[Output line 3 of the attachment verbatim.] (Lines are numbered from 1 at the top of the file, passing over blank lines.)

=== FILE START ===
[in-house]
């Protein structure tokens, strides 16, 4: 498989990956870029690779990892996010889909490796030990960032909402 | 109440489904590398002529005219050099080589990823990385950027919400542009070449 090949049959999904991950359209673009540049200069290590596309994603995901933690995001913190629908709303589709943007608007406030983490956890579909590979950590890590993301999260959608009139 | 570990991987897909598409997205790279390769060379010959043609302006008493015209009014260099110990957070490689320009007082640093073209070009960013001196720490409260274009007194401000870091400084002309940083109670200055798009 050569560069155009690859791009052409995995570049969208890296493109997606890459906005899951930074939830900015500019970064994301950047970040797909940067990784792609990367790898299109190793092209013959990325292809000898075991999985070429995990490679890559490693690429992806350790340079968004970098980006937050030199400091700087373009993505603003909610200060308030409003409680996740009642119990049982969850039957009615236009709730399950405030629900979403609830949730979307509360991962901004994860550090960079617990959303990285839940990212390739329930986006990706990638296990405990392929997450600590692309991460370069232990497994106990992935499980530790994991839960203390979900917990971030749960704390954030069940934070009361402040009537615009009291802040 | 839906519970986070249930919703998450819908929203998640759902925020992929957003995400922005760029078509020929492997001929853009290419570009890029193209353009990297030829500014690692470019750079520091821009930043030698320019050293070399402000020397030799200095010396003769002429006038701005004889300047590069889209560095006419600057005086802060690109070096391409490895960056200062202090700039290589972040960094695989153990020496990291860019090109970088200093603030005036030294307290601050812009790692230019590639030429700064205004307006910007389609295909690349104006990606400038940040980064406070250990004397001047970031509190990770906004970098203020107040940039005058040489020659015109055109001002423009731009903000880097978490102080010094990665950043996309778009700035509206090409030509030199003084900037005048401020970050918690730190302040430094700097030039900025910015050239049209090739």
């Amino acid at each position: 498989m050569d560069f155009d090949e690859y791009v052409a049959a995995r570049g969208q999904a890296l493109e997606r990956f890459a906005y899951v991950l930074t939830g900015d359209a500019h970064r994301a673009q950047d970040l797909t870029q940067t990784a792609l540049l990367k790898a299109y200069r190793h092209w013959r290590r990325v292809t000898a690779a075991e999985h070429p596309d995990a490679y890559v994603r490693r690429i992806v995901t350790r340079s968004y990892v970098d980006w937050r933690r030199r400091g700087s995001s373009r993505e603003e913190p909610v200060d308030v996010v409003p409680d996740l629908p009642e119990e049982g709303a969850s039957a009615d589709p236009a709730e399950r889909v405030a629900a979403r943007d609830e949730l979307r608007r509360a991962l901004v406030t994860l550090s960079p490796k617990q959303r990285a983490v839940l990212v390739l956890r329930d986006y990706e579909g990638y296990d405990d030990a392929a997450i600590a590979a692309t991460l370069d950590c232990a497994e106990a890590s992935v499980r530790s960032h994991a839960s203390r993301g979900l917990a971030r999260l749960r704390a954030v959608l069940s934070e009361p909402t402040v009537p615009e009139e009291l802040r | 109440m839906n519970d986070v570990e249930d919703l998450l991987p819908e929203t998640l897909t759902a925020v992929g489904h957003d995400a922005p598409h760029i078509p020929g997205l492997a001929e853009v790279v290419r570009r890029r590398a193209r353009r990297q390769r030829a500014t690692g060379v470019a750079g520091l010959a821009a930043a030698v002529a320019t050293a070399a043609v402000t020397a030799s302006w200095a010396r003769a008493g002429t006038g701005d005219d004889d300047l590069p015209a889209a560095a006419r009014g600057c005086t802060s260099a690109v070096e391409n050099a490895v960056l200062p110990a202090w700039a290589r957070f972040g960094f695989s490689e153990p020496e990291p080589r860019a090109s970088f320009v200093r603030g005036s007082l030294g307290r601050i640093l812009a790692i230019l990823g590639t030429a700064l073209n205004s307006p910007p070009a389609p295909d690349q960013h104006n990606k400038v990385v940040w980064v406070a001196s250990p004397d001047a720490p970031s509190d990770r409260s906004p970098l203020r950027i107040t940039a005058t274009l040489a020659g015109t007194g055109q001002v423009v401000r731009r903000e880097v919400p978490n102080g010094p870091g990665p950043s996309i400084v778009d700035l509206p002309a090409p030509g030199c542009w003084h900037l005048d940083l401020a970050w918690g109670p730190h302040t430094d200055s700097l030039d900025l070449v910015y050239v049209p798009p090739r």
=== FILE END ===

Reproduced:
């Amino acid at each position: 498989m050569d560069f155009d090949e690859y791009v052409a049959a995995r570049g969208q999904a890296l493109e997606r990956f890459a906005y899951v991950l930074t939830g900015d359209a500019h970064r994301a673009q950047d970040l797909t870029q940067t990784a792609l540049l990367k790898a299109y200069r190793h092209w013959r290590r990325v292809t000898a690779a075991e999985h070429p596309d995990a490679y890559v994603r490693r690429i992806v995901t350790r340079s968004y990892v970098d980006w937050r933690r030199r400091g700087s995001s373009r993505e603003e913190p909610v200060d308030v996010v409003p409680d996740l629908p009642e119990e049982g709303a969850s039957a009615d589709p236009a709730e399950r889909v405030a629900a979403r943007d609830e949730l979307r608007r509360a991962l901004v406030t994860l550090s960079p490796k617990q959303r990285a983490v839940l990212v390739l956890r329930d986006y990706e579909g990638y296990d405990d030990a392929a997450i600590a590979a692309t991460l370069d950590c232990a497994e106990a890590s992935v499980r530790s960032h994991a839960s203390r993301g979900l917990a971030r999260l749960r704390a954030v959608l069940s934070e009361p909402t402040v009537p615009e009139e009291l802040r | 109440m839906n519970d986070v570990e249930d919703l998450l991987p819908e929203t998640l897909t759902a925020v992929g489904h957003d995400a922005p598409h760029i078509p020929g997205l492997a001929e853009v790279v290419r570009r890029r590398a193209r353009r990297q390769r030829a500014t690692g060379v470019a750079g520091l010959a821009a930043a030698v002529a320019t050293a070399a043609v402000t020397a030799s302006w200095a010396r003769a008493g002429t006038g701005d005219d004889d300047l590069p015209a889209a560095a006419r009014g600057c005086t802060s260099a690109v070096e391409n050099a490895v960056l200062p110990a202090w700039a290589r957070f972040g960094f695989s490689e153990p020496e990291p080589r860019a090109s970088f320009v200093r603030g005036s007082l030294g307290r601050i640093l812009a790692i230019l990823g590639t030429a700064l073209n205004s307006p910007p070009a389609p295909d690349q960013h104006n990606k400038v990385v940040w980064v406070a001196s250990p004397d001047a720490p970031s509190d990770r409260s906004p970098l203020r950027i107040t940039a005058t274009l040489a020659g015109t007194g055109q001002v423009v401000r731009r903000e880097v919400p978490n102080g010094p870091g990665p950043s996309i400084v778009d700035l509206p002309a090409p030509g030199c542009w003084h900037l005048d940083l401020a970050w918690g109670p730190h302040t430094d200055s700097l030039d900025l070449v910015y050239v049209p798009p090739r």